AUDIO OF THIS BLOG POST
Not too long ago my girlfriend and I went to a local pizza joint in Carrboro called Pizzeria Mercato. It’s been in town for about a year now, and on any weekend night there’s a line out the door.
We’ve been there maybe a half-dozen times, and each visit has been a better-than-average experience. And I’m not just talking about the food, either. Fact is, it takes more than food to be something memorable.
Our best visit ever was this most recent one.
We started the meal with some red wine. This is rare since we’re both beer people. But we were feeling wine, so we ordered something that sounded fancy and sipped it like we knew what we were tasting.
We got some marinated olives as an appetizer, then ordered two servings of field greens topped with balsamic.
For the main course we ordered a vegan pizza. I asked our server to load it up with whatever fresh veggies they had in the kitchen. She was cool with this sort of order, but still asked if there was anything in particular we hoped to have on the pizza. I said mustard greens and Katie said tomatoes and onions.
“Ooohh,” our server said, “this is going to be fun!”
I have to admit that though I was already having fun, her comment bought it to the surface. So Katie and I poured more wine as we settled into our cozy two-top in a nook near the restaurant’s front window.
Maybe fifteen minutes later, our server neared with the pizza. We cleared a space in the center of the table. She set it down and watched our reactions.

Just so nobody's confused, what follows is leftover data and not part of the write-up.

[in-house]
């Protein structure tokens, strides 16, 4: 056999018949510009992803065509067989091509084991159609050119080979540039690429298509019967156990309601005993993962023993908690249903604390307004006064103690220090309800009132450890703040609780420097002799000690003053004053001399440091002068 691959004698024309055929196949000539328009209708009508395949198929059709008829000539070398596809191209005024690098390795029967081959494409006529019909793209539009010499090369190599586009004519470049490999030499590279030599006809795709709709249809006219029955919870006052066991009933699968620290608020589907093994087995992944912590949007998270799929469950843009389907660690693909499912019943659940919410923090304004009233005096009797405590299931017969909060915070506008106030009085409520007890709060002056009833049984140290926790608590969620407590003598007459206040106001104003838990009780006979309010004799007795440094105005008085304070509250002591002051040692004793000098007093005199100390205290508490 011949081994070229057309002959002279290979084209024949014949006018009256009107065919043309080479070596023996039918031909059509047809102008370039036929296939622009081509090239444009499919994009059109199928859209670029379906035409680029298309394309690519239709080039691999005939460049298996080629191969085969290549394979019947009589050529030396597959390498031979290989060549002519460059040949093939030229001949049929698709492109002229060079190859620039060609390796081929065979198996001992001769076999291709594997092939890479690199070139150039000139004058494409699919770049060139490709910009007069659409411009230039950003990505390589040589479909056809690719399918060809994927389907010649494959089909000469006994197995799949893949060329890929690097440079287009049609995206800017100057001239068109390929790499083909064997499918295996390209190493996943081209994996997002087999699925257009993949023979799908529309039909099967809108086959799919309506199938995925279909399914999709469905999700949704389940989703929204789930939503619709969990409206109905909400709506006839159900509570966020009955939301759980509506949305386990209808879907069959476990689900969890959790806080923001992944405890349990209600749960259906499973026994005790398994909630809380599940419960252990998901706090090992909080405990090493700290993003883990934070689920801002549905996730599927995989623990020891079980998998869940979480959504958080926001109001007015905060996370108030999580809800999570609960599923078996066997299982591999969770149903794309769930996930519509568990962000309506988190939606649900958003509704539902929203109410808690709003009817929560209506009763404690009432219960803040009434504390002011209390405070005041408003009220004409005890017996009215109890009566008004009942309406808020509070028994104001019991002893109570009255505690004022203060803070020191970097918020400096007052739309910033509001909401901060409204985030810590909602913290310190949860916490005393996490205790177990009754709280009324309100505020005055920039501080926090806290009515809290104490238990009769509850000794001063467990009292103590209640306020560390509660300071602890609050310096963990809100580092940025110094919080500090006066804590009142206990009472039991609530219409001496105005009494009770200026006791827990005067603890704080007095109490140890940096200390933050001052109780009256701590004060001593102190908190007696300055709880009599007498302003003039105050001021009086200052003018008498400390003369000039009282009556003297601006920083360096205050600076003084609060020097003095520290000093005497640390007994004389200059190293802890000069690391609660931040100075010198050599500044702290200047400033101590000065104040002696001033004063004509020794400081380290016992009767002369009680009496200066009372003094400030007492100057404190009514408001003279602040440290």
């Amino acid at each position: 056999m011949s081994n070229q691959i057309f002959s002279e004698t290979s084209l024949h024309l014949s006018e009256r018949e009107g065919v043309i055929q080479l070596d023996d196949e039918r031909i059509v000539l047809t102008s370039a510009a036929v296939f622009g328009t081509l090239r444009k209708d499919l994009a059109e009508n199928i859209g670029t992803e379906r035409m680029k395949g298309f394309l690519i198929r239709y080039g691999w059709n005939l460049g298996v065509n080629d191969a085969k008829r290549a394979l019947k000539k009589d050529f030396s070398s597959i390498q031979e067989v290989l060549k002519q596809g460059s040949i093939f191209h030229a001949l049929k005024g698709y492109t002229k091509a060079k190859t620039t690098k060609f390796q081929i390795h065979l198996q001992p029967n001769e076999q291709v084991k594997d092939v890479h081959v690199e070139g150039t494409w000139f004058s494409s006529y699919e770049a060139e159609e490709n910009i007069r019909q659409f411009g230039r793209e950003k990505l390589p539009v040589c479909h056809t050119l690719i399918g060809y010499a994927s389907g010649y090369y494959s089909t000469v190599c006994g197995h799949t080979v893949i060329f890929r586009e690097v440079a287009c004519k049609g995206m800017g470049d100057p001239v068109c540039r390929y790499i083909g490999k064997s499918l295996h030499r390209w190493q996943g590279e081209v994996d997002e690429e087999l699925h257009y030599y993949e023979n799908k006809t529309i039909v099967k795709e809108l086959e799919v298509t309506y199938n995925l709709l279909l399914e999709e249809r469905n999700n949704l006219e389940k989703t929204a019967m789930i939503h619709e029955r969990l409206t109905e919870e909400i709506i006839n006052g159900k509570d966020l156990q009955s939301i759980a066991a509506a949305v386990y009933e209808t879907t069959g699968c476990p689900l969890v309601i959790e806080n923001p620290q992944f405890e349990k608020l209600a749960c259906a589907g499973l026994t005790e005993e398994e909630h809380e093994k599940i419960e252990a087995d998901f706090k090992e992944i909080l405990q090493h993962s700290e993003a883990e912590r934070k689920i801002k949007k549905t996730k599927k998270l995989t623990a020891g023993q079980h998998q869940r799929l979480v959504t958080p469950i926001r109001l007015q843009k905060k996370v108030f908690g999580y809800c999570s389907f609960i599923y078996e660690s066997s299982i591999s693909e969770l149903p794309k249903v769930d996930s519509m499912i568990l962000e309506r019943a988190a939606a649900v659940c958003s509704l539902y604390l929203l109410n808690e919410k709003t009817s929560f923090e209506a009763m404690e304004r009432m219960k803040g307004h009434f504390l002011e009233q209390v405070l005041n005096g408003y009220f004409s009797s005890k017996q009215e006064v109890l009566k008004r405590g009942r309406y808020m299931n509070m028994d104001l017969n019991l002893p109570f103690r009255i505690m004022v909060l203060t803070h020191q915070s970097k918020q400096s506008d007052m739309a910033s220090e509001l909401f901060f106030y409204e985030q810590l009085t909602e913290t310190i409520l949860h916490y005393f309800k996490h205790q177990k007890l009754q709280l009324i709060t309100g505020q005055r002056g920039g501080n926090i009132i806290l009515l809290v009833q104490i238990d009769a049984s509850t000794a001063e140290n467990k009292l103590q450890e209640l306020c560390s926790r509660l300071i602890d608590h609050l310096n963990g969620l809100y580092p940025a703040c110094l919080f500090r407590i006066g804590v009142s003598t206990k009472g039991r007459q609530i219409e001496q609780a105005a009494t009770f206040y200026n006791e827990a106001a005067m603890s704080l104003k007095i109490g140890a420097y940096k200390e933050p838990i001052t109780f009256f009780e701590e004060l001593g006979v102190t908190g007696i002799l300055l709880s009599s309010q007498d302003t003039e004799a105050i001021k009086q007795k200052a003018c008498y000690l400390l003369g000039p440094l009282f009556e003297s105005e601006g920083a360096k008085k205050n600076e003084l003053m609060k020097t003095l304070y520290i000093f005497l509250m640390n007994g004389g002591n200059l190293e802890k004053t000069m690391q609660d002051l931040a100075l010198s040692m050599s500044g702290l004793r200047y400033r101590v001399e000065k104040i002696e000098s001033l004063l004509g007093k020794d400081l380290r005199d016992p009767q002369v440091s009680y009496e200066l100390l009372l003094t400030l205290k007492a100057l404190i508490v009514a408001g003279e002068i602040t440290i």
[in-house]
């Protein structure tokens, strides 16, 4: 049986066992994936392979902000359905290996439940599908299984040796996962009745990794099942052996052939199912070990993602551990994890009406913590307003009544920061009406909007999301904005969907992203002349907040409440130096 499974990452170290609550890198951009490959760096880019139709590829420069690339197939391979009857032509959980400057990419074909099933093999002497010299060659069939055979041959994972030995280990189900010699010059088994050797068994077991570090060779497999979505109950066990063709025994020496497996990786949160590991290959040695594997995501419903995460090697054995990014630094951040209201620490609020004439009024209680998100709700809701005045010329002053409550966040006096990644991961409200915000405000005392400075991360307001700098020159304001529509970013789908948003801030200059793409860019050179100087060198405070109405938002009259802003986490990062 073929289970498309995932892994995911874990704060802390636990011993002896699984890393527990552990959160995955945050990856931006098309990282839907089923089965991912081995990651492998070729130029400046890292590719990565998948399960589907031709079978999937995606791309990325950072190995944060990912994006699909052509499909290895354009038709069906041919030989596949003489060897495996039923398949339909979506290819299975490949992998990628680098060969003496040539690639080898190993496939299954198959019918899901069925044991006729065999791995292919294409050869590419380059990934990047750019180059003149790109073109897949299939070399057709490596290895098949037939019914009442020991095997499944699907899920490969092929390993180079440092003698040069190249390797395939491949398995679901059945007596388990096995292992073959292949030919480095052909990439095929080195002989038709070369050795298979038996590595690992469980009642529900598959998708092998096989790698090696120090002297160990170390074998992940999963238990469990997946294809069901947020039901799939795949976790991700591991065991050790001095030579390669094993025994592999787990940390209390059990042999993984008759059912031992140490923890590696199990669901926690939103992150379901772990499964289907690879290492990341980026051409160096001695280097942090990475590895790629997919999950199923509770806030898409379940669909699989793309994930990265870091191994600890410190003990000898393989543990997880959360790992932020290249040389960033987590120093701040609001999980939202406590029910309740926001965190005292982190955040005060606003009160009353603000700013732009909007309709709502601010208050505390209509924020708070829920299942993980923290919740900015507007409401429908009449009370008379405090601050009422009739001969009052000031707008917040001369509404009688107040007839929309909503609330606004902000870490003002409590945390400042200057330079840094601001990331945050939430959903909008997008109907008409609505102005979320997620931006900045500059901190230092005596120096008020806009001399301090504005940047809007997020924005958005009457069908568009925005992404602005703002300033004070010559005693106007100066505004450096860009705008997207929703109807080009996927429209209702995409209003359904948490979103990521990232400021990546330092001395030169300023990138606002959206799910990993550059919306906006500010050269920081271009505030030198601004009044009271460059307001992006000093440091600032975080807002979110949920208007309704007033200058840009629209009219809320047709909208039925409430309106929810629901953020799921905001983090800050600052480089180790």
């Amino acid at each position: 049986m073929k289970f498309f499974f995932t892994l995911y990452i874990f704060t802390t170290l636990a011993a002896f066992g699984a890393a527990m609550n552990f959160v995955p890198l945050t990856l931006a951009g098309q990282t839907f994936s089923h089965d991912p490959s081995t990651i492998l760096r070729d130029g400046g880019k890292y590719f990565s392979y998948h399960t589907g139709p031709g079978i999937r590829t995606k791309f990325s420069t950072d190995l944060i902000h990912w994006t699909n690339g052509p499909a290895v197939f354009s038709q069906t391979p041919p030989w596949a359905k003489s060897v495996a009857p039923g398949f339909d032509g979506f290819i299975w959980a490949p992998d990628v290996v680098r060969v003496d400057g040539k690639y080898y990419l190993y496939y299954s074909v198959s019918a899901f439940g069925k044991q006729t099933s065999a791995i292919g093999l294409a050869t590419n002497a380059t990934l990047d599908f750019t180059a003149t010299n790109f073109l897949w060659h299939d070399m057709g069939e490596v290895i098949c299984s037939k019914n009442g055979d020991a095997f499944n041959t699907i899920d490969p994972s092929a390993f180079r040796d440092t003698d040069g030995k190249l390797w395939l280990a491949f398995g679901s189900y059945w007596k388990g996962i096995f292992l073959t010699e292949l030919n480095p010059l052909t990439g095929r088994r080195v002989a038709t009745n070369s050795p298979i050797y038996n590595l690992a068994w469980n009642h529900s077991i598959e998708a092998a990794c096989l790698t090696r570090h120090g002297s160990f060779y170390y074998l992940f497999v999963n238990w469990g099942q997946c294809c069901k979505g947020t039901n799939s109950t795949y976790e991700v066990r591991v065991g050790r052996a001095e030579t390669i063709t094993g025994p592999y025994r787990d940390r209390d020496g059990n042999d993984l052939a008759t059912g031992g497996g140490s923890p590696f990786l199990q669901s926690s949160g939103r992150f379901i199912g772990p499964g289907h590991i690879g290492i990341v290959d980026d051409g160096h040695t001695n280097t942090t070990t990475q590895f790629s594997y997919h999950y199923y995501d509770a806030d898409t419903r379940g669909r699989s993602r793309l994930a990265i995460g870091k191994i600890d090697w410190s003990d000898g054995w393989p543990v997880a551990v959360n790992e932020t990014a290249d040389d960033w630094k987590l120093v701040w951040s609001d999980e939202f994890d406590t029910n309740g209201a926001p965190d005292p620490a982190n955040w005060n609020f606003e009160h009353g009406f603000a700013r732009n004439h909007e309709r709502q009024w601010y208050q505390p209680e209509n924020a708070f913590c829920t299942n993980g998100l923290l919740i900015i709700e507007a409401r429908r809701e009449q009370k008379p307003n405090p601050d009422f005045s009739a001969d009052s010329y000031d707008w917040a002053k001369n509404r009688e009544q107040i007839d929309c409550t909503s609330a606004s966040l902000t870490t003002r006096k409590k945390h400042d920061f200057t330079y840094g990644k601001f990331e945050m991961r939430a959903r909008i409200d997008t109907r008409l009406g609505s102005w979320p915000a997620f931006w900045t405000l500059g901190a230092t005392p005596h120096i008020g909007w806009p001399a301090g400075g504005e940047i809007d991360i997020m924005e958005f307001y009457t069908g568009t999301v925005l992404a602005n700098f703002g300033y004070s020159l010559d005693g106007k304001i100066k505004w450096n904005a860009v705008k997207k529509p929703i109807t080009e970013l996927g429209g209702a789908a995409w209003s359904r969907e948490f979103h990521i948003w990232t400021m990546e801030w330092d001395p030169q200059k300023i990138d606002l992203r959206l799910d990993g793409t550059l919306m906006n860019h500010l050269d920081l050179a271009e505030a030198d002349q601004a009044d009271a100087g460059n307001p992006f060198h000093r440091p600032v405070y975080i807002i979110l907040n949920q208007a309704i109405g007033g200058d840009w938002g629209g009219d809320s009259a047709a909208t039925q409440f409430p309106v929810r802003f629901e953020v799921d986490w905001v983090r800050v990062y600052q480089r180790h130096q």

No doubt, it looked delicious.
“Isn’t the pizza beautiful?” she asked us.
“It definitely is,” I said. Katie nodded in agreement.
“The chef used tomatoes, onions, roasted garlic, green olives, and a chopped mixture of steamed and pan seared spinach and mustard greens,” she said.
“Awesome,” I said.
“All those colors look so nice together, don’t they?”
“Wow,” I said. “Sure do. Perfect.”
“Just gorgeous,” she said. “OK, I’ll leave you to it. I’ll be back in a few to make sure all’s well. Can I get you anything else in the meantime?”
I looked at Katie then said, “No, I think we’re good.”
After she left, Katie and I both used the words our server used. Beautiful and gorgeous. We dived in. And yeah, it tasted as good as it looked.
Our server could have easily set down that delicious pizza and we would have raved about how tasty it was. But instead she used language that raised the bar a little bit higher and made for a more quality experience.
She added an emotionally charged element to a pretty standard meal. By singing the pizza’s praises, she put the dining experience deeper into our worlds and probably even made everything taste better.
One thing’s for sure, she definitely made us happier.
From a business perspective, the server did exactly what needs to happen for a retail environment to be (or remain) successful. First of all, she showed that she cared about offering good product and service. But where she totally killed it was by adding evocative imagery—I mean for crying out loud, she said my pizza was gorgeous and beautiful.
By doing this, she made me feel better about my decision to go to Pizzeria Mercato. She made me feel better about myself.
And that’s what good retail does.
Tom Griffen is a highly sought after presenter and educator whose message and impact transcends industries. He’ll help you (and your team) alter your personal and business narrative in a way that adds joy, satisfaction, and overall success to your life. Contact him to make the change you’re ready to make.
Coming soon…Purposeful Vulnerability, Tom’s book on altering the narrative you’ve been telling yourself for years.
Also…More to come on Tom’s 2018 storytelling walk across the USA!